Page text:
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Our Lady of Auvergne

Our Lady of Auvergne

Q: A missionary priest from the region of Auvergne in France brought a Pieta carved from wood to a parish hesitated in Ft. Saskatchewan, Canada. The people of the parish have provided a history of the parish and a picture of the statue. Can you advise of the tradition of Our Lady of Auvergne. Are there special prayers or devotions?

A: The region of Auvergne has three dioceses (Clermont-Ferrand, Moulins and Saint-Flour). Each one of these dioceses has a good number of Marian sanctuaries. None of them seems to correspond to the name you gave us: Our Lady of Auvergne. It may be that the name is a neologism created for the purpose of rallying immigrants from different places in Auvergne. It would be useful to investigate the exact geographical origin in Auvergne of the missionary priest and/or of the people he ministered to. The actual picture could be useful, too, provided it is a copy of one of the many Mary representations and titles in Auvergne. There are some Pietas but most of the old Mary sculptures are so-called majestis, representations of the Enthroned Madonna.

NOTRE DAME D'ORCIVAL The village of Orcival is located in the Vale of Silouet, 26 km. from Clermont-Ferrand, west of Mont-Domes and north of Mont-Dore. The name of the hamlet is said to come from the Latin: Ursorum Vallis (Valley of the Bears).

The church of Notre-Dame d'Orcival is one of the most beautiful in Auvergne. The image of Mary also goes by the name Notre-Dame des Fers (Our Lady of the Fetters), because of the many slaves and captives who were miraculously delivered through her intercession.

During the reign of Louis XIV, the church was despoiled of its treasures to make up for the deficiencies of the royal treasury. It was despoiled again during the Revolution in 1793. Much damage was done to the interior of the church at that time.

Once a year on the Feast of the Ascension, the statue is taken in procession to the top of a nearby hill. A monument is found there called Our Lady's tomb. It marks the spot where the statue was buried at a time when the area was being invaded by barbarians. (The time this occurred is not precisely dated.)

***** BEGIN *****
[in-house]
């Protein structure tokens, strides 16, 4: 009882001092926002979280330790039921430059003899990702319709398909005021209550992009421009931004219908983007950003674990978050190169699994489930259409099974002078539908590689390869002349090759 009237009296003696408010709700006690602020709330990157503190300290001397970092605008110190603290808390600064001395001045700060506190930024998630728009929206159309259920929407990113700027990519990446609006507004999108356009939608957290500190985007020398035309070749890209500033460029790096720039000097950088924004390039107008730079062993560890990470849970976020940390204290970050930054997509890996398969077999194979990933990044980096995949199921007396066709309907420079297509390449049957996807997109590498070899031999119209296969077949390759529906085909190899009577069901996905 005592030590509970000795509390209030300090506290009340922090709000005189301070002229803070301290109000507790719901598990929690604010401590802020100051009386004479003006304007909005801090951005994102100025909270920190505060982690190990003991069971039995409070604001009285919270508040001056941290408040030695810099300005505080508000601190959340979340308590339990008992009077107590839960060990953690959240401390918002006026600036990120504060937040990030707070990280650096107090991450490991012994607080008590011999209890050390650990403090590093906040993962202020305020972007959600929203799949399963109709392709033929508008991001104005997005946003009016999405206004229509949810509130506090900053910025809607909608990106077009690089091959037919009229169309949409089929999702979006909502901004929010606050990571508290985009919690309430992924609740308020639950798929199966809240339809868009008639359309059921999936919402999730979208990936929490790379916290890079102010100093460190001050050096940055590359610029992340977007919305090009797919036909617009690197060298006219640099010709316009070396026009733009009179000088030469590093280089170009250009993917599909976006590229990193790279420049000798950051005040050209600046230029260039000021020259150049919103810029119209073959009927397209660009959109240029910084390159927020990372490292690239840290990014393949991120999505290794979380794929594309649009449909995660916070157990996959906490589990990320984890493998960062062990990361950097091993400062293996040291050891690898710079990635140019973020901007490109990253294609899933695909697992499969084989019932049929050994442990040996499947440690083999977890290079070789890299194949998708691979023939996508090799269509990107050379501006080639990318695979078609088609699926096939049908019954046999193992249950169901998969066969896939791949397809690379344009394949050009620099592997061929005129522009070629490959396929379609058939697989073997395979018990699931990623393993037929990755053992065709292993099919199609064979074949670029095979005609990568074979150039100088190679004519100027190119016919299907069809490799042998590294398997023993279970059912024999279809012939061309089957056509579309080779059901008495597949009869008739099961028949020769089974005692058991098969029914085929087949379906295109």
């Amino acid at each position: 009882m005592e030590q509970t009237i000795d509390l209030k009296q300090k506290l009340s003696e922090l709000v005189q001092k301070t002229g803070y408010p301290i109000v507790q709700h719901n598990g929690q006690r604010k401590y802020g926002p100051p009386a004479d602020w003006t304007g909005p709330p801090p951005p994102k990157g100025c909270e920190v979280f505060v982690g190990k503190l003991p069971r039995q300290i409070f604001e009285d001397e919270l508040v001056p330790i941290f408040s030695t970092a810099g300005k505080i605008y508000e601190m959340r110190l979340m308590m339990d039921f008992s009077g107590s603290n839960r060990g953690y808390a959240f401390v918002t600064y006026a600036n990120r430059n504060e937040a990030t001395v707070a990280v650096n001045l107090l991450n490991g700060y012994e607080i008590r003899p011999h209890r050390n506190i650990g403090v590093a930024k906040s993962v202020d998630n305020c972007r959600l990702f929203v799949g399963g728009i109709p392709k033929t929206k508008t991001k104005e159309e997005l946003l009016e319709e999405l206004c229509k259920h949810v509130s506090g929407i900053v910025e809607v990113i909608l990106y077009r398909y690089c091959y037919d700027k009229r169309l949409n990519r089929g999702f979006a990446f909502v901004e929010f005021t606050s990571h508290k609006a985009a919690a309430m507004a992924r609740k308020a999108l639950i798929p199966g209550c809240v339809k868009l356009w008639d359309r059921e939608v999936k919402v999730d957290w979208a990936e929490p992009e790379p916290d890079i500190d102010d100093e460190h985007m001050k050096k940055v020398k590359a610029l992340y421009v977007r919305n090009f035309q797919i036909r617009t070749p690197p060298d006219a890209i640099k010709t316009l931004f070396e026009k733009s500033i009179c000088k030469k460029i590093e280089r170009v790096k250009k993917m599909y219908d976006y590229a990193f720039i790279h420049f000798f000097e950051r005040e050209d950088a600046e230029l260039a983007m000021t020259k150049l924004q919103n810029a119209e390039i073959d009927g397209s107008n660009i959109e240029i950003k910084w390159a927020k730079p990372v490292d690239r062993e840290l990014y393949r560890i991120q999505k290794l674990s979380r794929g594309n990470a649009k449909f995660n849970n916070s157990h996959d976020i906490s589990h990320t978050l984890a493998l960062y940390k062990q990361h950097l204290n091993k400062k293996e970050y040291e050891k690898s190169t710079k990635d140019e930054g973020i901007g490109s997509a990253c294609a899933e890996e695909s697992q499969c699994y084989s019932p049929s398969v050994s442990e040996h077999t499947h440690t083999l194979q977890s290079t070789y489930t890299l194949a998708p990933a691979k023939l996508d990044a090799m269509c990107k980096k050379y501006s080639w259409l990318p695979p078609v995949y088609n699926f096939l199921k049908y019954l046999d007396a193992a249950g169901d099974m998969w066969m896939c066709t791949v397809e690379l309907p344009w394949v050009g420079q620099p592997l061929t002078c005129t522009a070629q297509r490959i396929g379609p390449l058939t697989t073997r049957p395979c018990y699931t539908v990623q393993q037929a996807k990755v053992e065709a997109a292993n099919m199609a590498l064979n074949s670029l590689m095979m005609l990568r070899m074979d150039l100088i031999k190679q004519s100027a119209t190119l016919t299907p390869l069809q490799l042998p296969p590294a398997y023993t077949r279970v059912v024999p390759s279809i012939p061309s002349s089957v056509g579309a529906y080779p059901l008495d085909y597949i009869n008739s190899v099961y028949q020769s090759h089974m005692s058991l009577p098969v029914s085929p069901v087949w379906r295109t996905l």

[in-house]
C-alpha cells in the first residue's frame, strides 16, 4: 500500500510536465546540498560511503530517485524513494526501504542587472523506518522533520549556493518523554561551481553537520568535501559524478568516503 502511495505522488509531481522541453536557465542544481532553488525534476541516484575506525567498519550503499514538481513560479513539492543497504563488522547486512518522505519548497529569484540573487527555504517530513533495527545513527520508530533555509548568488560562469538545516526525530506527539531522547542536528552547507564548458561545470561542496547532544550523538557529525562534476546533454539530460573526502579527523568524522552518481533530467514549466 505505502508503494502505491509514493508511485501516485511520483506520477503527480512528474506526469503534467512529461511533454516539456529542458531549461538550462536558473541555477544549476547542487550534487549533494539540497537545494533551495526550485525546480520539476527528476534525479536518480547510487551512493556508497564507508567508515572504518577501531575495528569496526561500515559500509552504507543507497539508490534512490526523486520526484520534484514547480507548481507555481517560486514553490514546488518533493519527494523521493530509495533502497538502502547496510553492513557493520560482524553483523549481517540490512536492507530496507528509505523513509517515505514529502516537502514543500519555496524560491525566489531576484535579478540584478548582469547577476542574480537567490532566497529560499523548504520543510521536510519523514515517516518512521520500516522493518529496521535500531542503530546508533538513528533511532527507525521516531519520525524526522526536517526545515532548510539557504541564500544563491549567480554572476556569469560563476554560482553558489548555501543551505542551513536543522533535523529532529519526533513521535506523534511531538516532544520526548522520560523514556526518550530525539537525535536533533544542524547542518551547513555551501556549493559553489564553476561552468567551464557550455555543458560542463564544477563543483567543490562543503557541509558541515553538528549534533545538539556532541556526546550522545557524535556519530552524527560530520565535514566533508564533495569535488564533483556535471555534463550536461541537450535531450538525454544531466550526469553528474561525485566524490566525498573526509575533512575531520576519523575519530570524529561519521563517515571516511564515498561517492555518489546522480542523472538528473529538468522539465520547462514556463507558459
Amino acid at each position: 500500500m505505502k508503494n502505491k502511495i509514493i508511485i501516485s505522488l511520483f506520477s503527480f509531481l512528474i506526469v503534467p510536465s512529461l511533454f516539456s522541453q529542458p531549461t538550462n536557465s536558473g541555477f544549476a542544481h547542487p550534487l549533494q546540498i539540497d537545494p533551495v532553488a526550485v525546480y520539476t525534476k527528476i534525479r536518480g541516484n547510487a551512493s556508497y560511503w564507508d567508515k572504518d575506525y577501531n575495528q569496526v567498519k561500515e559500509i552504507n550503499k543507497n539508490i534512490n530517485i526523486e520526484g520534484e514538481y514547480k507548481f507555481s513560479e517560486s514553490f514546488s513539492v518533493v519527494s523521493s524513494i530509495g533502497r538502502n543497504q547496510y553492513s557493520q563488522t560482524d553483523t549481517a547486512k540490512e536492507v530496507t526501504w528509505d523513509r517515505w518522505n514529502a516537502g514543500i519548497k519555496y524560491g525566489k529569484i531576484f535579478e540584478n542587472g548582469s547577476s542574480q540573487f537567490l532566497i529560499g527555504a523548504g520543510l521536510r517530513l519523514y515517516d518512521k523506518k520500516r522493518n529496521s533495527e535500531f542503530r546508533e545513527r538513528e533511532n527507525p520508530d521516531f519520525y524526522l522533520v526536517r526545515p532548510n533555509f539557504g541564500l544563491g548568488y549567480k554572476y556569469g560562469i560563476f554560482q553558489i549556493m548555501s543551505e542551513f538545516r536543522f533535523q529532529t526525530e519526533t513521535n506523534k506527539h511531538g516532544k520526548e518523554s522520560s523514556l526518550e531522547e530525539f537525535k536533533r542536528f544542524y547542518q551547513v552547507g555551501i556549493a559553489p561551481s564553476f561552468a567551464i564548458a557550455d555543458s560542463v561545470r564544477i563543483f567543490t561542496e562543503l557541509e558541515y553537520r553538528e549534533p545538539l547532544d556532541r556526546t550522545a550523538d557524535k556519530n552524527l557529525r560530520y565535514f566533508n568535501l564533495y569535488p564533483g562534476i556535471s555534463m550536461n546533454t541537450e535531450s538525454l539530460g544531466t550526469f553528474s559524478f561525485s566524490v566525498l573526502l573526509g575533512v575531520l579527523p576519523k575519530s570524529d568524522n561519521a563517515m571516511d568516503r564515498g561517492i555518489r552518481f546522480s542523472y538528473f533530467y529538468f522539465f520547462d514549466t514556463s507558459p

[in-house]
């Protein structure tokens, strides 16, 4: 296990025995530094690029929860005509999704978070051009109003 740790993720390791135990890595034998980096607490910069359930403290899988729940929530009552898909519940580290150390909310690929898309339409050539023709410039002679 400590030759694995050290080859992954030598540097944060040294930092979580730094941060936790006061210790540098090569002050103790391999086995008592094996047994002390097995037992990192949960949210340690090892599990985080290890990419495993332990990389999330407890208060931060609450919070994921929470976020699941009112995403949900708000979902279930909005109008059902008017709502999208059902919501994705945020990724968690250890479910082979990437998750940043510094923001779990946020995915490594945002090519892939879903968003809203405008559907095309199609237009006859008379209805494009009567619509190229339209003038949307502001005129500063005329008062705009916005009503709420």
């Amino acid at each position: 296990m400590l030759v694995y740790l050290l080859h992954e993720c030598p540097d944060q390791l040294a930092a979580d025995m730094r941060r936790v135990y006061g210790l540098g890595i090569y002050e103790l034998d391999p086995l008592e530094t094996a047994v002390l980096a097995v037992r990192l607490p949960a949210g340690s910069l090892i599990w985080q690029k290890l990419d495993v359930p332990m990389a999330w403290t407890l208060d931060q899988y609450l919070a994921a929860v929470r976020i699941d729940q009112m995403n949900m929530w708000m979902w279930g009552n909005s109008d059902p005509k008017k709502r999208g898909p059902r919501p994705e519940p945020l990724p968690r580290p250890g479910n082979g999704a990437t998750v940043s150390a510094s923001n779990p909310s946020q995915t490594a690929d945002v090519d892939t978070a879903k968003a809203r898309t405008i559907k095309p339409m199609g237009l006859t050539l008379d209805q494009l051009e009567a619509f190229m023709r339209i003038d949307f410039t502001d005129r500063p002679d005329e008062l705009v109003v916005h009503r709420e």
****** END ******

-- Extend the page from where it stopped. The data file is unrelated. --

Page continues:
One source claims that during the Revolution the statue was hidden in the walls of the church. Beginning in 1800 it was returned to its rightful place.

The image is 70 cm high and is dated to the twelfth century. The figures are rather stiff; the garments with numerous parallel folds; very careful details in the rendering of the hairs. Save for the faces, hands and feet, the figures are covered with plates of silver or with copper silvered over. Mary holds her Son with her left hand. The Infant, resting on her knees, holds a book in his left hand and raises his right in blessing. There is a very strong resemblance between Mother and son. The latter looks as old as his mother. The artist was not concerned with depicting anything of the maternal affection of the mother nor of the filial affection of the son. He was more interested in showing forth the tremendous mystery of the Incarnation.

This spread to other countries. An example from Canada is included below -

The Statue's Travels

The choice being made, the statue was carefully packed and entrusted to the care of one of its future settlers, Mr. H. Schoefer from Clermont-Ferrand It was to be shipped with his own parcels. Mr. Schoefer embarked on a passenger-liner of the Allan Company taking with him about fifteen crates including the one with the statue. Little did he know the adventures this voyage would bring. The ocean was calm for the first few days. Suddenly a violent storm arose. The travelers were overcome with fright and superstition. They believed that somehow the statue and Mr. Schoefer were the cause of this terrifying storm and they were intent on throwing either or both overboard. The captain concerned with the safety of his passenger appointed two sailors to guard Mr. Schoefer and the statue for the remainder of the trip. The storm abated eventually and the ship arrived safely in Montreal. Mr. Schoefer traveled on to Swift Current and to the new settlement of Notre Dame d' Auvergne.